Icy New Year

Sunrise/sunset: Down all day.

We had a quiet start to 2021. Anna and Andrew flew off very early on the morning of the 31st to visit Charlie, so John and I saw in the new year with Triar and the guinea pigs. New year in Norway is celebrated with fireworks, so as midnight approached, John and I donned our hats and gloves and took our celebration outside. There was a satisfying throwback to summer and our trip to the north. We bought a folding gas ring back then: one of those neat purchases that are small enough to throw in the car. Now we found a new use for it as a table-top cooker to heat our gløg.

The fireworks over Senja were spectacular. Ten minutes of intense light and sound punctuating the winter darkness.

Other than the fireworks, the last week has been quiet. Though there is still no snow, there is plenty of ice. Though it has been above zero quite frequently, the pond in the middle of Finnsnes is frozen enough for the local children to use it as a skating rink.

Unfortunately, the same thing is true of some of our usual walks.

And so there has been a tendency to huddle indoors. I hope the snow returns soon. When it is so dark outside, having snow on the ground makes everything much brighter.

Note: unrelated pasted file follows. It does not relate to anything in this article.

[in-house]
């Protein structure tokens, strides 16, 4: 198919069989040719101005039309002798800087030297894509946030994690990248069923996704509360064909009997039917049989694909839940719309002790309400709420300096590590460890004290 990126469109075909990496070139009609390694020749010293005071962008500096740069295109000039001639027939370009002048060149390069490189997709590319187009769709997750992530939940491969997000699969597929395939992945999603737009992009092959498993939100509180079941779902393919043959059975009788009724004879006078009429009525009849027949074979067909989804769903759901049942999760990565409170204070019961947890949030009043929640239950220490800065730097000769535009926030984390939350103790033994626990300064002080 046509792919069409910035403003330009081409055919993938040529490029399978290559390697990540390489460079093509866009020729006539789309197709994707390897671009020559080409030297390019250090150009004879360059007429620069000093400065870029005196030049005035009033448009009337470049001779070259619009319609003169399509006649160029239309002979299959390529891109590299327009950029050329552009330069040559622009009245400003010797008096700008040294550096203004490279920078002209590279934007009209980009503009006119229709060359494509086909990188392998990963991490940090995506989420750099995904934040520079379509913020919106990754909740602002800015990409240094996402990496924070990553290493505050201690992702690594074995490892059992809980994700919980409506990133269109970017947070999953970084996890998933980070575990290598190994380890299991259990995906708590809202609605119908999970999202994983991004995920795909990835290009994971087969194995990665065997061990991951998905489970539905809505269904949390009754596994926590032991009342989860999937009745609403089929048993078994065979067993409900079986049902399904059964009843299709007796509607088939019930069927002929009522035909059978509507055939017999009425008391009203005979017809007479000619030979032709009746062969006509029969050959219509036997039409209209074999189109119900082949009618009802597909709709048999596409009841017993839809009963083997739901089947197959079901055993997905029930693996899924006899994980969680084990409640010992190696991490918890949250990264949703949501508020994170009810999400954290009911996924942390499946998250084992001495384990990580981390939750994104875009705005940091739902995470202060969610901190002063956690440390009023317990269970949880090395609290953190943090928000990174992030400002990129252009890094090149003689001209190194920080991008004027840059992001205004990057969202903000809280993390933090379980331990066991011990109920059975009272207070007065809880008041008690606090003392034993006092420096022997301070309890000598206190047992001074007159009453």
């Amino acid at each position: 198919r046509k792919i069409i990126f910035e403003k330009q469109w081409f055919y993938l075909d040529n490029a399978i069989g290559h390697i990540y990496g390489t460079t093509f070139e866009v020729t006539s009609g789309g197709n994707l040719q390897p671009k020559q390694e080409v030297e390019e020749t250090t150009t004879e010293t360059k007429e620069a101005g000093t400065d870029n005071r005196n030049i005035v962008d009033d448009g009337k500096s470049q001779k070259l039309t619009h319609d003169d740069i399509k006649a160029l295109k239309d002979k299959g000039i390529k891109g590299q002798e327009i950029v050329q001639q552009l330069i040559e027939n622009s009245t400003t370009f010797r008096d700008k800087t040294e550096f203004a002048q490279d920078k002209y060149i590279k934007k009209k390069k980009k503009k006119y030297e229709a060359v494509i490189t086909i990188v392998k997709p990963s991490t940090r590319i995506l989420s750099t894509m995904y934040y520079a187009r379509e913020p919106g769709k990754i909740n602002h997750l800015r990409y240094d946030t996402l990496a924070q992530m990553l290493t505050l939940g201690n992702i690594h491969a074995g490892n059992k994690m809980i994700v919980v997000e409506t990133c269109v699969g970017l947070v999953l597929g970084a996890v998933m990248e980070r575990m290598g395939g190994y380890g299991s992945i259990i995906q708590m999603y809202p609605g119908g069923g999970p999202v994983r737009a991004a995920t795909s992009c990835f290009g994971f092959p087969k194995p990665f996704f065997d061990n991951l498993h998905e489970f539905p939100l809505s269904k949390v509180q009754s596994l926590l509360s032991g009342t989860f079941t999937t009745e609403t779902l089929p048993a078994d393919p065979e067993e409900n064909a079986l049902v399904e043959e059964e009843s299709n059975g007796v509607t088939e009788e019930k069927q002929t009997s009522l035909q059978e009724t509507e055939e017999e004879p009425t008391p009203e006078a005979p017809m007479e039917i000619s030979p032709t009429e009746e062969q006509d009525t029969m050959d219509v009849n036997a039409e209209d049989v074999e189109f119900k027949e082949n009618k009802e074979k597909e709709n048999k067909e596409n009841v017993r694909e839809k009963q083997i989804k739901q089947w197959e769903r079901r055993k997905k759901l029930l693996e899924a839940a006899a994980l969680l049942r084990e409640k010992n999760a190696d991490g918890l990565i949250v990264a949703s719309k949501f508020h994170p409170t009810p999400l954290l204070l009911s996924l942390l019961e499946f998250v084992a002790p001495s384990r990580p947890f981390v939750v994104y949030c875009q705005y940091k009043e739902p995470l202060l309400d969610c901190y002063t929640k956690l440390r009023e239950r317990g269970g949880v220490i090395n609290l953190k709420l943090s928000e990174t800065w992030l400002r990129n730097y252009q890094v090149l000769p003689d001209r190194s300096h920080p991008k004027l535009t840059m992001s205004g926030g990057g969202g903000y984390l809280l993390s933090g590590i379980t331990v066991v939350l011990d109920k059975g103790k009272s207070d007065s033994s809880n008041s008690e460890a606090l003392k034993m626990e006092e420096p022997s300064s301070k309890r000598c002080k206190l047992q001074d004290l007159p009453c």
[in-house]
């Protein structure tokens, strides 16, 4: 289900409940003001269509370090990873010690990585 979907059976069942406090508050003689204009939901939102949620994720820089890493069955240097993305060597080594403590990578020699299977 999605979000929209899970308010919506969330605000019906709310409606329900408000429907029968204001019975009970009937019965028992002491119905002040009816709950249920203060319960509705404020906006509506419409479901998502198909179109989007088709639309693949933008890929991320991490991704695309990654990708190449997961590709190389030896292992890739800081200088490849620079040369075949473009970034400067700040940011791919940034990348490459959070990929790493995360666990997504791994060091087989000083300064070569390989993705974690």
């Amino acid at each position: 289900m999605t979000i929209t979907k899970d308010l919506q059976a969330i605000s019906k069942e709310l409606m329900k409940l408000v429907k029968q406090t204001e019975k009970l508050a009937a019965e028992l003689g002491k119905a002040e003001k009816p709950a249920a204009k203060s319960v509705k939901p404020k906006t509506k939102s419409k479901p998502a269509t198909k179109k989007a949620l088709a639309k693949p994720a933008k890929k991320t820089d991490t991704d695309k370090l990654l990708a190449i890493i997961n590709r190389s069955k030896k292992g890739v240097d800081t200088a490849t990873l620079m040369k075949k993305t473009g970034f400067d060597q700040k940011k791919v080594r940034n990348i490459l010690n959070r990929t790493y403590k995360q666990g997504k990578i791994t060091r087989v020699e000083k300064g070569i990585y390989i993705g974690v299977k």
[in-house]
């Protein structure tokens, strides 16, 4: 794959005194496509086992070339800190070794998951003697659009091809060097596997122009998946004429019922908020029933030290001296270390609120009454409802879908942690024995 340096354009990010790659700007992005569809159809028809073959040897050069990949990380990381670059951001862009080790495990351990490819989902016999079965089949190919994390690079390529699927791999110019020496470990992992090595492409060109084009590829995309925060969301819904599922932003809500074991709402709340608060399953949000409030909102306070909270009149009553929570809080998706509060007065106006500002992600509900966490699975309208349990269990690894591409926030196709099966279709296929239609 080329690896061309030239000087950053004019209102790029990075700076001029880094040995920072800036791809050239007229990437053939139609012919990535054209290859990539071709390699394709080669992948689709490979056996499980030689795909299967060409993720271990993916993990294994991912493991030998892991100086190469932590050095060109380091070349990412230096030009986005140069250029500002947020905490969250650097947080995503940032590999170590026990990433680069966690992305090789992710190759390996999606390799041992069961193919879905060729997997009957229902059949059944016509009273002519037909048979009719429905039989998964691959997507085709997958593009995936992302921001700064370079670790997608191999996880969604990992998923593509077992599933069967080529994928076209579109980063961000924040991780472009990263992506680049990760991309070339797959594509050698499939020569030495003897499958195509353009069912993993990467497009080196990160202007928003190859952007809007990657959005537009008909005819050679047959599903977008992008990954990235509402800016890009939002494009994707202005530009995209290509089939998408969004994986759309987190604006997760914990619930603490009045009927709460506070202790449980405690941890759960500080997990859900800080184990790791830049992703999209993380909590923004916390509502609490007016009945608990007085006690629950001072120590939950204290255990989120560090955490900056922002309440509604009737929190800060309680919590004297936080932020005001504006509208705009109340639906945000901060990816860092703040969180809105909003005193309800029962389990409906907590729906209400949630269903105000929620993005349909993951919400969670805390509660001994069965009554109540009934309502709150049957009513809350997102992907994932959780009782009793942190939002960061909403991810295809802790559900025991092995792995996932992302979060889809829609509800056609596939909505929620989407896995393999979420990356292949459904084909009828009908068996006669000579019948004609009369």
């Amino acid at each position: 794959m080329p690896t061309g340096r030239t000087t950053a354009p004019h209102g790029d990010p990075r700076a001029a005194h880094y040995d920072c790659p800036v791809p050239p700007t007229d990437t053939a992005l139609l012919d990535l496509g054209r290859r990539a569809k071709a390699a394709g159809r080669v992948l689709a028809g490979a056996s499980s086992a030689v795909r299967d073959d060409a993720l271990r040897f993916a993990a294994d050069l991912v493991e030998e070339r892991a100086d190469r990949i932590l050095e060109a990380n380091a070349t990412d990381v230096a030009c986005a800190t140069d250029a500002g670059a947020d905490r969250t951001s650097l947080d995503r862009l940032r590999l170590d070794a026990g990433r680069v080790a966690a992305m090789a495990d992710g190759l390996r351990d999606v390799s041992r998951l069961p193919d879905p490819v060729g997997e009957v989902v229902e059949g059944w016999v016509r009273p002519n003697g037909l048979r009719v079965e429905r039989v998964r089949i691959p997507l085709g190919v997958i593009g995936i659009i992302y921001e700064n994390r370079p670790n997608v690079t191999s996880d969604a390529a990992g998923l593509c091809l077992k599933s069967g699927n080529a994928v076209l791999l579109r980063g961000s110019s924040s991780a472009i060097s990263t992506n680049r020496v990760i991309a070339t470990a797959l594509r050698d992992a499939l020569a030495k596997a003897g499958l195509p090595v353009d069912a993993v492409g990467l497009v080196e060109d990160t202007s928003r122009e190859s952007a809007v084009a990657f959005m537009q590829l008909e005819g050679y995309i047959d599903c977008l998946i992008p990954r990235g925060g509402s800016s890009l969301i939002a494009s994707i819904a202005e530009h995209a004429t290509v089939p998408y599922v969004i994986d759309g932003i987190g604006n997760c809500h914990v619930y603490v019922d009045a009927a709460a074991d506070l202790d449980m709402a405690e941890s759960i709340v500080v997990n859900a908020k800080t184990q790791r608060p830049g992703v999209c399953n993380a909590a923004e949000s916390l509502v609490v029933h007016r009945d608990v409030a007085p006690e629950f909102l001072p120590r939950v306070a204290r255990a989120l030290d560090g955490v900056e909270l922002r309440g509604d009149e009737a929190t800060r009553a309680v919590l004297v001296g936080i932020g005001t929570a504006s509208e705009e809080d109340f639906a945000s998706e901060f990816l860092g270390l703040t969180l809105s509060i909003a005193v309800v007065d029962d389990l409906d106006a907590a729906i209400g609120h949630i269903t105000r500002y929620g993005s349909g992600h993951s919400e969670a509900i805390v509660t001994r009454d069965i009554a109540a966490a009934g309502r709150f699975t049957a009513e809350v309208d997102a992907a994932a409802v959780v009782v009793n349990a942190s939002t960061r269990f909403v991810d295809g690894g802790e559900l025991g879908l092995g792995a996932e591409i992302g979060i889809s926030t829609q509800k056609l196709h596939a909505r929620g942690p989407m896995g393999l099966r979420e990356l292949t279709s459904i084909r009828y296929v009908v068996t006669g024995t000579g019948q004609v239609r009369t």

I will leave you with a couple of pictures of the moon over Senja. Though I haven’t been out much, my life is still filled with beauty.

Happy New Year to you all!

Holiday

Even after many years, I still greet Christmas and the New Year with a heightened sense of joy that I don’t have to work on either day. All round the world, many wonderful people in the emergency services give up those days to help others, and I send my good wishes to all my friends and colleagues who have been, and will be working over the holiday period this year. I expect when I return tomorrow, there may be a few Christmas related cases. It only takes a moment or two for a dog to eat something that he or she shouldn’t, and chocolate and raisins can be toxic for dogs, as well as the simple problem of too much turkey.